March 14, 2003
Girls will be girls and boys will be men

One other Big Issue that I've not mentioned so far this week, which cropped up in my conversations last weekend with my Kent teacher friend, is the matter of gender segregation.

My friend works in a huge boys-only school with nearly two thousand pupils. Discipline-wise and learning-wise it is all over the place, the way he told it. Not wise at all, in other words. But, just across the road is an all-girl school, nearly as big, where things run much more smoothly.

The consensus to the effect that this is exactly what we should expect is one that I've already referred to here. That girls tend to do best in an all-girl school, while boys do worst in an all-boy school, was strongly confirmed by my friend, both from his direct experience, and from the general teacher-gossip he's picked up over the years.

Here is the same fact cluster being referred to by Joan Bakewell, in some comments by her about the St Hilda's College Oxford row. St Hilda's have narrowly voted, again, not to allow men in, and JB is pleased, but fears that the decision may eventually be reversed.

But of course if this prejudice is right that girls need all-girl schools while boys need not-all-boy schools, then something has to give. A commenter on my earlier posting pointed out that "the market would solve it", in the sense that some people care about these things more than others, and the market would enable the necessary trade-offs and compromises to be made. But that is still a compromise.

So here's a possible answer that is not a compromise. Leave the girls in their all-girl schools, unless they are desperate to be one of the boys. But, abandon the idea of educating the great mass of boys in similar places to the girls, or to the places we try to educate them in now. Instead, put them in the company of men. Let them go to work.

What if, in other words, the trouble with all-boy schools is not just that they are all-boy in the sense of lacking girls, but in the sense of lacking human beings of any other kind whatever? – except for a few wretched "teachers", who scarcely count as humans at all, so outnumbered and overwhelmed are they.

If we allowed the boys out to work, they would be much more intensely taught, by a much greater number of men giving them a total of far more adult male attention than they get now from their "teachers".

Actual juvenile work, of the sort that the rest of us actually want to have done, not just trudging through GCSEs, also pulls the economics of this into shape, and pays for the massively increased adult-to-boy ratio that is needed to solve this problem.

Work will also give the boys some money, and more fundamentally some status in the world, such as they can now only carve out for themselves with criminality. Patient and studious boys now survive the long wait for adulthood. Most boys can't manage it without grief to all concerned.

We shouldn't abandon the idea of old fashioned education for boys – with the whole paraphernalia of desks and books and lecturers. But we should feed this into their adolescences gradually, not in an all-or-nothing great glob of academicness which they either stick with all round the clock or are chucked out of for ever.

The typical fourteen year old sould be spending most of his working day on the lower reaches of the adult male pecking order, learning to run a factory, learning to mind the shop or man the phones or guard the territory, making tea for senior bureaucrats and sitting in on the big male arguments in the canteen. He wouldn't be out tormenting the hell out of school geeks or getting the sillier girls into trouble or driving the police crazy, or not as much as he does now. He'd be learning some manners, from people he'd be willing to listen to. And learning a lot else besides.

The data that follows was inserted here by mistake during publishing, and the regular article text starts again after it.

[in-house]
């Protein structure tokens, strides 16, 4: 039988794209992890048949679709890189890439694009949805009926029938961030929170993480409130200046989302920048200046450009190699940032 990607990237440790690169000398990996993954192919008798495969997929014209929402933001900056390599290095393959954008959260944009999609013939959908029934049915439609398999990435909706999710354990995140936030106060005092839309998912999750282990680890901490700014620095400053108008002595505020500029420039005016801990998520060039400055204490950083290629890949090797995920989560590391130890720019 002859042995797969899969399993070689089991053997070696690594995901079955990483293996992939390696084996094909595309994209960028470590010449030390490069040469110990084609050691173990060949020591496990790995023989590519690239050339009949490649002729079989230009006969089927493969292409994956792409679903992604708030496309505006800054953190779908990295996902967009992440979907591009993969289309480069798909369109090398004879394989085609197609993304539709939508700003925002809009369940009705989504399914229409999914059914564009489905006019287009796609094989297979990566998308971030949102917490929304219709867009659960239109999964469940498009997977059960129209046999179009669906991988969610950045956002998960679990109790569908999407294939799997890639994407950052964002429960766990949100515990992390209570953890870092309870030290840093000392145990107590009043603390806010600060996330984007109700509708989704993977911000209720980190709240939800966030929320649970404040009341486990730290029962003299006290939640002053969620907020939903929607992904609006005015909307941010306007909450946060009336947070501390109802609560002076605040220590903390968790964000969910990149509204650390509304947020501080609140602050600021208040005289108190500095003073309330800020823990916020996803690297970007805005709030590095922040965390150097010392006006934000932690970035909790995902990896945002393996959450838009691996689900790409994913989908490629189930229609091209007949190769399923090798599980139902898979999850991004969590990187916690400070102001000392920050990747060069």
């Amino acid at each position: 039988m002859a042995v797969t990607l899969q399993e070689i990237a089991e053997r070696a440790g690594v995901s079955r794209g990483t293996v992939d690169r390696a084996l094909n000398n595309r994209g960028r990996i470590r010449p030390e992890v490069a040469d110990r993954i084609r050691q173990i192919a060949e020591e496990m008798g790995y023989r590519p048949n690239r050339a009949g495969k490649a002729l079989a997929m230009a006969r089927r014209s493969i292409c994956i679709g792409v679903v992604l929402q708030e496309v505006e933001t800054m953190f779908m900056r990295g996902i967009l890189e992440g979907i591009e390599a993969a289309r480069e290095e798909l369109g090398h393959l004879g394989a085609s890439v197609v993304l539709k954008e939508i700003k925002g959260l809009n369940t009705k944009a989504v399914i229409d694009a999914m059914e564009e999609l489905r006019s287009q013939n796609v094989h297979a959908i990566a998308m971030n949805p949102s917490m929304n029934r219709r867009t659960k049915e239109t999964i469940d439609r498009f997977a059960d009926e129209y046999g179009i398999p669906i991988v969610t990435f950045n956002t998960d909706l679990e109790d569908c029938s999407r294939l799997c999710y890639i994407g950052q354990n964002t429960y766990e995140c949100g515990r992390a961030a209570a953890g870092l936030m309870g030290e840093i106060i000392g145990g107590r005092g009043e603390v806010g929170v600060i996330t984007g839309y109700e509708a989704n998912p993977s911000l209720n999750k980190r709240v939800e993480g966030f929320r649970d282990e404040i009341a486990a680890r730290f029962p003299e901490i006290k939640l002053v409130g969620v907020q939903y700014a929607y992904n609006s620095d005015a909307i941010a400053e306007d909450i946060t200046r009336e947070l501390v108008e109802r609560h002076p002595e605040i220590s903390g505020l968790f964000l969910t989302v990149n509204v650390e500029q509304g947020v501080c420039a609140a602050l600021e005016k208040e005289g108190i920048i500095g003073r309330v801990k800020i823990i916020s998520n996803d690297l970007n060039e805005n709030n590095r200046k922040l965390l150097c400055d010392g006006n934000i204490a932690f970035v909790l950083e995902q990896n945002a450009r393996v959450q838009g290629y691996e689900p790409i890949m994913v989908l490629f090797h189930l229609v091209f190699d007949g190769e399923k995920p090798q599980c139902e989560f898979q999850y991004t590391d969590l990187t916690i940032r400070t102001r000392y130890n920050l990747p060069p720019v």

Then, when our later-teenage box-shifters and till-minders and tea-makers get a bit older and can see the point of it, welcome them back into the academies, if they want to come back or if they haven't by now joined an academy in the real world, like a company training scheme.

Forcing young male noses into books when they want to be flexing their muscles and minds outside is a waste of everyone's time. Chucking them out of their schools at exactly the moment when, if nature had been allowed more naturally to take its course, they might have got interested in such stuff, is a further huge cruelty, a life destroyer.

Reversing this idiotic procedure would give the boys a chance to sample adult life before making irrevocable decisions about it. They could shift boxes, and see the world, and talk the world through with the older guys, and then later, make some intelligent educational moves.

My Kent school teacher friend added another crucial item of evidence. He reported that the Daily Mail and its readers are also right about the vital importance of a father. The correlation, he says between boys who's parents don't attend in a respectable male-female duet on parents' day but who only have a mother show up, or nothing at all, is so huge as to be unignorable. Boys with mums and dads behave during their early teens, during The Wait. Boys with only mums are the ones who are out of control. The present government policy is to fine our lone mum if her son misbehaves. Well, that might work, if the son truly loves his mother enough not to want to get her into trouble. But what if it doesn't work?

The real answer is to lower the legal school leaving age and legal working age, for boys (but for girls too if that's what it takes), to thirteen. (While we're at it, I'd give them all the vote.) The next best thing to a real dad is not a succession of "uncles", or the intrusive power of the state; it is male authority outside the failing home.

I am of course thinking aloud here. But that's all part of what I started this blog to do.

Posted by Brian Micklethwait at 04:07 PM
Category: Boys will be boys